Neel Kearby, another Medal of Honor aviator, was dead by 32. One novice aviator recalled mock dogfighting with the famous ace before Kearby was lost in combat. Frantically doing everything he could to shake this aerial virtuoso, the young man turned in his seat to witness a final indignity. As Kearby’s aircraft closed in on his tail, the pilot was casually lighting his smoke behind the gunsight.

Considering the odds, smoking was an insignificant risk. In his book, Fighter Pilot, U.S. Army Air Forces ace Robin Olds described wanting to smoke to calm down after avoiding a more immediate death. In a tussle with a Bf 109, Olds nearly plunged his P-38 straight into the ground. The high-speed pullout had torn out the left canopy panel. “My hands shook as I tried to light a cigarette as I flew on toward England,” he wrote. “No way, not with the wind. Damn, I was [expletive] freezing!”

Many of the giants in military aviation in the 1940s smoked. Marine ace Joe Foss flew with a cigar, though often unlit. Claire Lee Chennault was a chain-smoker, burning through two or more packs of Camels each day. And General Curtis LeMay, after 1944, was hardly ever seen without his trademark stogie.

ad for Chesterfield cigarettes featuring two servicemen smoking
Chesterfield was one of many tobacco companies to feature servicemen—during both world wars—in its advertisements. (Courtesy eBay)

Lieutenant Colonel Olin Gilbert, the leader of the 78th Fighter Group, was racing for home through the clouds at 1,000 feet after a mission. Thinking he was safe, he loosened his seat straps, reached for a smoke, and lit it. Just then, a battery of radar-guided flak found his airplane, jolting him with terrifying blasts. “I never did find that cigarette,” Gilbert said later.

Chuck Yeager was a non-smoker and, it is worth noting, lived to age 97. In a 2013 question-and-answer session on Facebook, he revealed a possible reason why he didn’t smoke: “My flight leader insisted on smoking a pipe on return [from a mission]. He’d have to fly low to light it. One time flying low...he got shot down.”

A lot of fliers were sensible enough to abstain from smoking while breathing oxygen. However, there were many exceptions. In an oral history collection published by the Smithsonian Institution Press in 1993, top Navy ace David McCampbell described waiting out a group of Japanese bombers while flying at high altitude. Killing time, he elevated his smoking game: “I have been questioned about smoking a cigarette at 18,000 feet,” he said. “You can do it, because both my wingman and I did! It’s quite simple. You just pull the oxygen mask away from your face, put in a cigarette, and light it. You get the cigarette lit, put your mask back on, and periodically pull the mask away, take a puff on the cigarette, and then put your mask back on. You do this until you finish your cigarette, then throw the cigarette butt out the window. You crack the cockpit hood a little so the smoke will go out too.”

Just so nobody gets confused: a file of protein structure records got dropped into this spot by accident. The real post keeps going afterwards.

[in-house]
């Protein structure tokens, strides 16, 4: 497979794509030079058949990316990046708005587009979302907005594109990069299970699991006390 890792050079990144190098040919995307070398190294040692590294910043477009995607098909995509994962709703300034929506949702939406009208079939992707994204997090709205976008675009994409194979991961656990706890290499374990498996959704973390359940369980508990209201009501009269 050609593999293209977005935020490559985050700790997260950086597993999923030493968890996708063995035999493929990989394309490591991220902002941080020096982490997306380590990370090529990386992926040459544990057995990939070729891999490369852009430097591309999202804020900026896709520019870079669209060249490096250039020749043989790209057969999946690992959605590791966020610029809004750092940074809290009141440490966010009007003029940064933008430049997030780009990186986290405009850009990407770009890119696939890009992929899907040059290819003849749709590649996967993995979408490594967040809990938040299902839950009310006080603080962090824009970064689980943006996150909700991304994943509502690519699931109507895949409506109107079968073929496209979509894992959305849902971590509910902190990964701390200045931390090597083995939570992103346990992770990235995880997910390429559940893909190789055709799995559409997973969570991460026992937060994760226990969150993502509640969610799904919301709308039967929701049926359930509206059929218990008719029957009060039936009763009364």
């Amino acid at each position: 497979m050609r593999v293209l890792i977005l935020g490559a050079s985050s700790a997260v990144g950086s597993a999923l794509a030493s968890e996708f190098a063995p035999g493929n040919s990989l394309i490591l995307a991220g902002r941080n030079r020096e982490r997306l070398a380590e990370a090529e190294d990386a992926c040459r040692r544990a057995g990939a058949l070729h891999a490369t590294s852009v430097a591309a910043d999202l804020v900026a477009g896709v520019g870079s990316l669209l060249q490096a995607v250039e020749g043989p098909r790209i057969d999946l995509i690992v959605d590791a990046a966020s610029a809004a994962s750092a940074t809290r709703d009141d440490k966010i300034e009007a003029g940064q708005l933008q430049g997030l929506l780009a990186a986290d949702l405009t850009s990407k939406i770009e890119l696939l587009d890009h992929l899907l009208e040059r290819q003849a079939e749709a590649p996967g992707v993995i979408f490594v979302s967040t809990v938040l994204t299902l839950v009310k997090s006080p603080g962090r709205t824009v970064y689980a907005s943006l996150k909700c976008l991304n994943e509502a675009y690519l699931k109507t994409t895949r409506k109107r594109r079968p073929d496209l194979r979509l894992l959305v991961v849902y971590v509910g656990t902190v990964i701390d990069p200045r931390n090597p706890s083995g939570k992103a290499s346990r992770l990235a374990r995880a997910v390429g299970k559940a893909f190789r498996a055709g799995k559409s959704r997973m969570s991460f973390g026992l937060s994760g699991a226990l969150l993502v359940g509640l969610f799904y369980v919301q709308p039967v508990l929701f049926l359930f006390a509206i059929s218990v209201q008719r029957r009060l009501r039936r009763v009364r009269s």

An Eighth Air Force B-24 pilot named Warren Blower adds some more detail to the high-altitude technique: “You could take a breath of oxygen and then take the mask away and take a drag on the cigarette and take another drag of oxygen. But you could smoke a cigarette for half an hour and it practically didn’t burn at all, the oxygen was so thin in the air. But when you got tired of smoking and you didn’t want to smoke anymore, [you could] take a deep breath of oxygen and blow through the cigarette and make the flame this long.”

men unloading aircraft of supplies
Men of the 12th Bomb Group, based in Italy, unload candy, supplies, and cigarettes. (National Archives)

For better or worse, most fiercely independent fighter pilots agreed that bomber crewmen are simply a different breed. (And for bomber crews, the feeling was mutual.) As far as fighter jocks were concerned, multi-engine bomber men audaciously treated their aircraft like expansive flying smoking lounges.

Some aircraft manuals, in fact, assumed bomber crews would smoke and set up ground rules. Under the subsection “Smoking,” Consolidated’s B-24 Pilot Training Manual says: “A. No smoking in the airplane at an altitude of less than 1,000 feet. B. No smoking during fuel transfer. C. Never carry a lighted cigarette through bomb bays. D. Never attempt to throw a lighted cigarette from the airplane. Put it out first.”

“Lark Morgan, our tail gunner, smoked with his oxygen mask on,” recalled gunner Bud Guillot on a B-24 website. “He would move the mask to one side of his face and stick a cigarette in the corner of his mouth and then pull a little of the mask over the lip holding the cigarette. One could easily judge the ferocity of each mission by the number of cigarette butts on the floor of Morgan’s tail turret.”